Emergence of the Universal Wellbeing Model - A journey from indigenous cultural responsiveness to international relevance and applicability

Authors

DOI:

https://doi.org/10.53761/hp6ggg26

Keywords:

wellbeing, student support, pastoral care, inclusion, equity

Abstract

A search began in 2008 to identify a theoretical wellbeing model with the capacity to underpin holistic student supports for a cohort of Indigenous and Pacific Island students in order to support their achievement, and equity aspirations. An initial literature review found evidence-based wellbeing
definitions, and models related to higher education students to be highly variable. A long term programme of research was implemented to build a robust philosophical, theoretical, research, and use inspired practice base to measurably enhance the inclusion and holistic wellbeing of all students in higher education settings. Post a nationally funded investigation into the effectiveness of an indigenous model in praxis, a more robust model was sought and investigated with more ethnically and culturally diverse
international students, staff, and holistic wellbeing-pastoral care practitioners. The methods selected to comprehensively answer the questions posed included a programme of themed literature review,
theoretical model analysis and evaluation, plus use inspired theoretical and practice research. Findings from the second funded investigation led to the emergence, and creation of new, indigenously based but internationally responsive Universal Wellbeing Model (UWM), and new ‘researchable’ definition of wellbeing. The emerging UWM, and a new definition of wellbeing, were strongly contributed to by international participants perspectives. The implications for the practice of higher education sector leaders, staff, professional wellbeing and pastoral care practitioners, and policy makers are far reaching. The UWM is capable of underpinning policy, planning, wellbeing and pastoral care practice, and supportive cross organisational systems in institutions seeking to measurably enhance wellbeing outcomes.

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Author Biographies

  • Susan Stevenson, New Zealand Curriculum Design Institute

    Susan has been successfully engaged in advanced teacher education, academic, health education, and wellbeing leadership, facilitation, and research activities for over 30 years in New Zealand.  A programme of wellbeing research Susan initiated in 2006 to improve wellbeing, engagement, achievement, productivity, and equity outcomes has become a dominant research, teaching, leadership, and consulting work foci. She now frequently travels and presents at conferences on this research. Currently Susan holds two research-based Institute Directorship and Consultant roles and is dedicated to preventing poor wellbeing and supporting the wellbeing of individuals, families, teams, organisations, and communities. Her areas of specialist expertise include poor wellbeing prevention, learning, wellbeing, cultural transformations, wellbeing research, and cross organisational change, development, and transformation.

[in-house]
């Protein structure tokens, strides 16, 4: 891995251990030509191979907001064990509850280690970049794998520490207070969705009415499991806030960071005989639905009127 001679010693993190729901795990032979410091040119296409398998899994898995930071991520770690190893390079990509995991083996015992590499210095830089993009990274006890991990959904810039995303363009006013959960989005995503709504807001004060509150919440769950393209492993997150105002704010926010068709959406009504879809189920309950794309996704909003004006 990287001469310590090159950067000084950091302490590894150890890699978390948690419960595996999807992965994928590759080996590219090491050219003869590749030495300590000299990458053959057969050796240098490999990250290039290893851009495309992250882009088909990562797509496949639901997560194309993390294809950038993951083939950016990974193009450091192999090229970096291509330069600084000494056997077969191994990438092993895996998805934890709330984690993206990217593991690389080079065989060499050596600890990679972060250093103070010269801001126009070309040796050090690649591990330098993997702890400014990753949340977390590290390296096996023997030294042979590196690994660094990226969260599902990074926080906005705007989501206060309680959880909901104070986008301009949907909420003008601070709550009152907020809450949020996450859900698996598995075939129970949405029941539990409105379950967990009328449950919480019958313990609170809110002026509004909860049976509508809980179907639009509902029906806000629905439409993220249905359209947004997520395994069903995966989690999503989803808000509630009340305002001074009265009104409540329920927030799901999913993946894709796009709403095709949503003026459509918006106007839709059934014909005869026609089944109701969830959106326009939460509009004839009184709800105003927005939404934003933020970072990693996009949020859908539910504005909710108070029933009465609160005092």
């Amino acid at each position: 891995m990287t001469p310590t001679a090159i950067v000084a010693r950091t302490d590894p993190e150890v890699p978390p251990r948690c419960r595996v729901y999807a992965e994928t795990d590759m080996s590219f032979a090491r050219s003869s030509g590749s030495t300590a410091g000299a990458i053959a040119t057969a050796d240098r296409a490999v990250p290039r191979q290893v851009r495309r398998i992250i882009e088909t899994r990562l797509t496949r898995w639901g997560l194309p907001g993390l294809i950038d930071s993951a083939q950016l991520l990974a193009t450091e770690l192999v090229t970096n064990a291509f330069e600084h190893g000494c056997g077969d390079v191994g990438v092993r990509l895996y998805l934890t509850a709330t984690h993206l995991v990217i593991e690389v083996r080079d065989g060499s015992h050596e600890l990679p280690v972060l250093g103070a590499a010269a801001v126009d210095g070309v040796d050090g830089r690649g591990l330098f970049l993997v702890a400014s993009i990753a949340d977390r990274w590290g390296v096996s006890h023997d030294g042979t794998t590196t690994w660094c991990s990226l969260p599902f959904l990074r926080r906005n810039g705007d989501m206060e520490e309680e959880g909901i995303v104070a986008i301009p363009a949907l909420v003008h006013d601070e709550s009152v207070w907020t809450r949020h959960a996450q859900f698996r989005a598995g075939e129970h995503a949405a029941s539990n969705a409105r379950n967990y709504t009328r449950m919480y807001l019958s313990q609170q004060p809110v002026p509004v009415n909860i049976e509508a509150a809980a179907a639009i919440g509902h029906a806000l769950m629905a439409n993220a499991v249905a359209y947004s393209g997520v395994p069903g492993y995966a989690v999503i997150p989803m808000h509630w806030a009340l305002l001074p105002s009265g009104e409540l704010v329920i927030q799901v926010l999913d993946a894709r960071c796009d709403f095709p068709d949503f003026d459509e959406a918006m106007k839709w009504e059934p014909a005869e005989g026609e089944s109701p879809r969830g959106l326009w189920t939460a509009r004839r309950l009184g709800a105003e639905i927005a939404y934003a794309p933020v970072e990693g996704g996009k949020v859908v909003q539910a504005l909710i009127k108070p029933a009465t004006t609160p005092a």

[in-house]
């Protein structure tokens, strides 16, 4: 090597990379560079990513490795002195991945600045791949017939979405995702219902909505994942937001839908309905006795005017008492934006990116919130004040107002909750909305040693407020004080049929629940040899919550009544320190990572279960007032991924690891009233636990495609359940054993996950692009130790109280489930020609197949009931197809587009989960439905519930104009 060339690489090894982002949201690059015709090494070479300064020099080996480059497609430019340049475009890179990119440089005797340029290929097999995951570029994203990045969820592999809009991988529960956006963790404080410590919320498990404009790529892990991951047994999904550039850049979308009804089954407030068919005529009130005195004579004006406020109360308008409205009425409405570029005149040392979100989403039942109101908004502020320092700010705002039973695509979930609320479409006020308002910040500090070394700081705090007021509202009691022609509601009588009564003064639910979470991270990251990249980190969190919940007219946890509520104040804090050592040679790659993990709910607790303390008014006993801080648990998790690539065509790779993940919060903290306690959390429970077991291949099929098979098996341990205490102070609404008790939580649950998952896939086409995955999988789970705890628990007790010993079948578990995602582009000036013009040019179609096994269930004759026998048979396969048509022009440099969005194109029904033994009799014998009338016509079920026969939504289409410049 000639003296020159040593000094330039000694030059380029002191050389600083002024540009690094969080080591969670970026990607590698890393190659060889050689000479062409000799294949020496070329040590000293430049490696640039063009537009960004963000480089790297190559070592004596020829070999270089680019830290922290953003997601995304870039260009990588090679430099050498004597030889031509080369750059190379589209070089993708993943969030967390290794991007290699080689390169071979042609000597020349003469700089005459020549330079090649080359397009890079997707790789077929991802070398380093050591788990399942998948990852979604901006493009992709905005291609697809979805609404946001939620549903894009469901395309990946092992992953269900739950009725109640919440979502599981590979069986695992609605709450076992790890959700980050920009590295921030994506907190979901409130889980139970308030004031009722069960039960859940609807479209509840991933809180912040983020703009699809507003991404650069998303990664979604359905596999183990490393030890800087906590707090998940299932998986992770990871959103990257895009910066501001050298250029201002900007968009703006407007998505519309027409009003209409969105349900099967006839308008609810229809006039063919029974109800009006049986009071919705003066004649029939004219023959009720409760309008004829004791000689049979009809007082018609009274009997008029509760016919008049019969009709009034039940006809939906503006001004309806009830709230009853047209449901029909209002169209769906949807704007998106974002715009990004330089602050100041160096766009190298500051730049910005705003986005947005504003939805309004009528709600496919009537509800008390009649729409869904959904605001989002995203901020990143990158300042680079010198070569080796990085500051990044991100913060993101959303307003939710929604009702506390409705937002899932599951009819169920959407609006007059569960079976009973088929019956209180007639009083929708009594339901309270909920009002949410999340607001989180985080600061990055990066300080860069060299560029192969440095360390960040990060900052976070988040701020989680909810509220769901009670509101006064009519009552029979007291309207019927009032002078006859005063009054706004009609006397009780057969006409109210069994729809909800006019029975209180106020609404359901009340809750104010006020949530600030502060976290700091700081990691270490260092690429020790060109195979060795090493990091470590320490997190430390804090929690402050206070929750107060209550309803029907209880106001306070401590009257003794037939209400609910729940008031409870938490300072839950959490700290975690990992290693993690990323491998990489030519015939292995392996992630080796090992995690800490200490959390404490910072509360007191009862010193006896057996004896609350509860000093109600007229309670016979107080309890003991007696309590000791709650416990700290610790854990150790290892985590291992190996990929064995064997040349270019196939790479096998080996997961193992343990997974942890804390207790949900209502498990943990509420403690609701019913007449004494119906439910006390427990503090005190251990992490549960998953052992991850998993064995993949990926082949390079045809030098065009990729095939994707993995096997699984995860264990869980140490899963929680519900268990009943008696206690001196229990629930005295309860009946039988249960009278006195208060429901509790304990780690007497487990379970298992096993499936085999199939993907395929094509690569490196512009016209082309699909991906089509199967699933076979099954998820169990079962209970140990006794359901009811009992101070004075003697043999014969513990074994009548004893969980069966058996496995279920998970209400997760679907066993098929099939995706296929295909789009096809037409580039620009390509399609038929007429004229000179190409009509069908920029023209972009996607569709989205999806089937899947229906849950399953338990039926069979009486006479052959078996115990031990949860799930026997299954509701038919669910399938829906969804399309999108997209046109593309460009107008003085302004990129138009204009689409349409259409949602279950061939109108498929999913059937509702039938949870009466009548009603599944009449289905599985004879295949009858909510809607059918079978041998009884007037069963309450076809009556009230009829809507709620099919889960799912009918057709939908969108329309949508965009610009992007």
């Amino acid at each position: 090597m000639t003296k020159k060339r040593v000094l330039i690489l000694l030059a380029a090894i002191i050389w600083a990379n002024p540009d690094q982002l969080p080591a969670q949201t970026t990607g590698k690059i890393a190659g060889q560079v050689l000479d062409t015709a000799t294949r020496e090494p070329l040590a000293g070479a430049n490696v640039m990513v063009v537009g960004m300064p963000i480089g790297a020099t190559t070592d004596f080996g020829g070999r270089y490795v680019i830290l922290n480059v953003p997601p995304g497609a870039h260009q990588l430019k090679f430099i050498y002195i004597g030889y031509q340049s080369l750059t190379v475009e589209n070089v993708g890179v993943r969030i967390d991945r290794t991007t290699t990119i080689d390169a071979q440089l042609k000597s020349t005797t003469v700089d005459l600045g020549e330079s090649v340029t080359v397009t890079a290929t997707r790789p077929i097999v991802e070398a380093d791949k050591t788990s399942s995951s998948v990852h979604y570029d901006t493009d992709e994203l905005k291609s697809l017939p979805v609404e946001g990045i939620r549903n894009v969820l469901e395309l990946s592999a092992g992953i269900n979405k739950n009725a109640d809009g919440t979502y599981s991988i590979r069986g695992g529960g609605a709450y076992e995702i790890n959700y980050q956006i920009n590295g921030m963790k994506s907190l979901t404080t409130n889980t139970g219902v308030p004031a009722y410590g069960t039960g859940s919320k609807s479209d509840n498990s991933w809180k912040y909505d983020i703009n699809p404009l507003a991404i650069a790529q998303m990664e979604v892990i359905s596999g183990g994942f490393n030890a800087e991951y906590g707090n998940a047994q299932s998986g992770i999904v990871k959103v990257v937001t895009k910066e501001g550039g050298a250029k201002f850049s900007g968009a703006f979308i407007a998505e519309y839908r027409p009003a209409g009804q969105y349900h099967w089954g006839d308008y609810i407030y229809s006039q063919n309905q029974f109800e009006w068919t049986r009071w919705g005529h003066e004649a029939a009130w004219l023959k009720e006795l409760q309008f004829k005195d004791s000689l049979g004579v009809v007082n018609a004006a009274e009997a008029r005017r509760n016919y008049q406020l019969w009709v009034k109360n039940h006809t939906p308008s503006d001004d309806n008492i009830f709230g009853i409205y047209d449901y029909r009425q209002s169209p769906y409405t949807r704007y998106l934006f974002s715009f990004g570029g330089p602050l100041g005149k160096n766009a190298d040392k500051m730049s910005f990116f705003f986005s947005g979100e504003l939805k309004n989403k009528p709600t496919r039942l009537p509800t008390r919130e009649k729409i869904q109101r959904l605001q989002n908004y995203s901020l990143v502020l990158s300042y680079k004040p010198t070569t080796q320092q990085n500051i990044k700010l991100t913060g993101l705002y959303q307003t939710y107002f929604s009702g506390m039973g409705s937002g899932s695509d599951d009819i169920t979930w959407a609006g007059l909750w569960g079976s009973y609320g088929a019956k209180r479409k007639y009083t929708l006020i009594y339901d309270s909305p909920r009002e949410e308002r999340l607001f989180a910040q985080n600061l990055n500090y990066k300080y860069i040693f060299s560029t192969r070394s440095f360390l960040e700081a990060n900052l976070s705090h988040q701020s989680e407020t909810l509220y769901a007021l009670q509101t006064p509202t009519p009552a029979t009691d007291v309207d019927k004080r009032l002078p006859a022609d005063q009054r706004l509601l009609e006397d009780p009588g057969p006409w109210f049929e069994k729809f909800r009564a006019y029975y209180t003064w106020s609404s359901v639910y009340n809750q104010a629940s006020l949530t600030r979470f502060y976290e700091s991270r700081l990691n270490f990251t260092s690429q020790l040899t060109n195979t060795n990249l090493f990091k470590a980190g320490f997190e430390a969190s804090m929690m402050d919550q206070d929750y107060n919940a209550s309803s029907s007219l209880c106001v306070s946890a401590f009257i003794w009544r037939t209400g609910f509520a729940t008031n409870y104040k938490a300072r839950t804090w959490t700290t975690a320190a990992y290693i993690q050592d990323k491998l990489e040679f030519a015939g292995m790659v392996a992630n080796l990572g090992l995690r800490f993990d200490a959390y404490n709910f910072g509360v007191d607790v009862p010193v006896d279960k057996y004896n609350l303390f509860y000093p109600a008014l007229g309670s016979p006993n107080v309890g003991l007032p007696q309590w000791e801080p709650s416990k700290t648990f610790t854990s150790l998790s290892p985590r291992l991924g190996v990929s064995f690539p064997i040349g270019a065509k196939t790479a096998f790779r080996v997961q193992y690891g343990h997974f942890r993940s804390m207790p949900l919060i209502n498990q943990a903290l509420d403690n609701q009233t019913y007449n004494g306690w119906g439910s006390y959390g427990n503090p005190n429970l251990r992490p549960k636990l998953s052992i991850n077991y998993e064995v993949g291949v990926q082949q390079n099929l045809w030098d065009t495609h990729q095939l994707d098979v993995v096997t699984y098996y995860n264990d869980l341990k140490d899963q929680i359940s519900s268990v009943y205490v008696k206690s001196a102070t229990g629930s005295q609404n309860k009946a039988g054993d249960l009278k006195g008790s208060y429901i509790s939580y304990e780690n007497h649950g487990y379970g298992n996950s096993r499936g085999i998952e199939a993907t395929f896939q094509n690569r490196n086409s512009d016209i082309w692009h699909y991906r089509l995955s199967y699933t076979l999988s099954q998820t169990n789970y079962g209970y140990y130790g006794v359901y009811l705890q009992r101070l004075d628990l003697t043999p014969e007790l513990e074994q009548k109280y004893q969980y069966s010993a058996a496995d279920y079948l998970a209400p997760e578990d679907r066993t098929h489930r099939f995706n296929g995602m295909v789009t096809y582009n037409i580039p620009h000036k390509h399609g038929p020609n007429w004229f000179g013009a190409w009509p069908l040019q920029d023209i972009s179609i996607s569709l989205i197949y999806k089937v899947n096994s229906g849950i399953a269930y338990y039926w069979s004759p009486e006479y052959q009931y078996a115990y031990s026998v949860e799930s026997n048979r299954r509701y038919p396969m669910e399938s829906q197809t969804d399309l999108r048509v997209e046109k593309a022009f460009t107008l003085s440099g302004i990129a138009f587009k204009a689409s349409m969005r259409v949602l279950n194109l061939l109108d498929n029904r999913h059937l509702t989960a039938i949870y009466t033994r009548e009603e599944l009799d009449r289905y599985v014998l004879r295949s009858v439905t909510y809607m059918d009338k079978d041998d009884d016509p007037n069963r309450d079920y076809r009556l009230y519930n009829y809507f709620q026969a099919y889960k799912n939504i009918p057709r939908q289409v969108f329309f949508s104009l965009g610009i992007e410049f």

• Maya Gurung, Freedom Wellbeing Institute, New Zealand

    Maya lectured in Nepal for over 7 years before moving to New Zealand and undertaking postgraduate leadership education and then moved into lecturing and management in Higher Education in New Zealand. She is an experienced higher education lecturer, Pastoral and Wellbeing and Client Services Manager, and most recently Registrar. She has a passion for supporting student pastoral care and wellbeing and has been active in researching in this area with colleagues. Her specialty areas are Universal Wellbeing, Workplace Wellbeing, Human Resources, Business Administration, Facilitation, Learner/Employee Support.

  • Dr Kristyl Zagala, New Zealand Curriculum Design Institute

    Kristyl completed her Doctor of Public Administration (DPA) and Master of Education in Teaching Mathematics (MaEd Math) at the Cebu Technological University, Cebu City, Philippines. She has also achieved a Master in Public Administration degree specialising in Airport and Government Administration (MPA) and Bachelor of Arts Major in Mathematics at the Philippine State College of Aeronautics Pasay, Metro Manila, Philippines. She lectured in Philippines for over 10 years before moving to New Zealand and undertaking Diploma in Educational Facilitation and Postgraduate Leadership Education and then moved into lecturing and management in Higher Education in New Zealand. She is an experienced higher education lecturer, Academic Manager and most recently Curriculum/Resource Developer. She has a passion for supporting student and staff and has been active in researching in this area with colleagues. Her specialty areas are Curriculum Design, Facilitation, Mathematics and Learner/Staff Support.

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Published

2024-03-29

How to Cite

Emergence of the Universal Wellbeing Model - A journey from indigenous cultural responsiveness to international relevance and applicability. (2024). Journal of University Teaching and Learning Practice, 21(04). https://doi.org/10.53761/hp6ggg26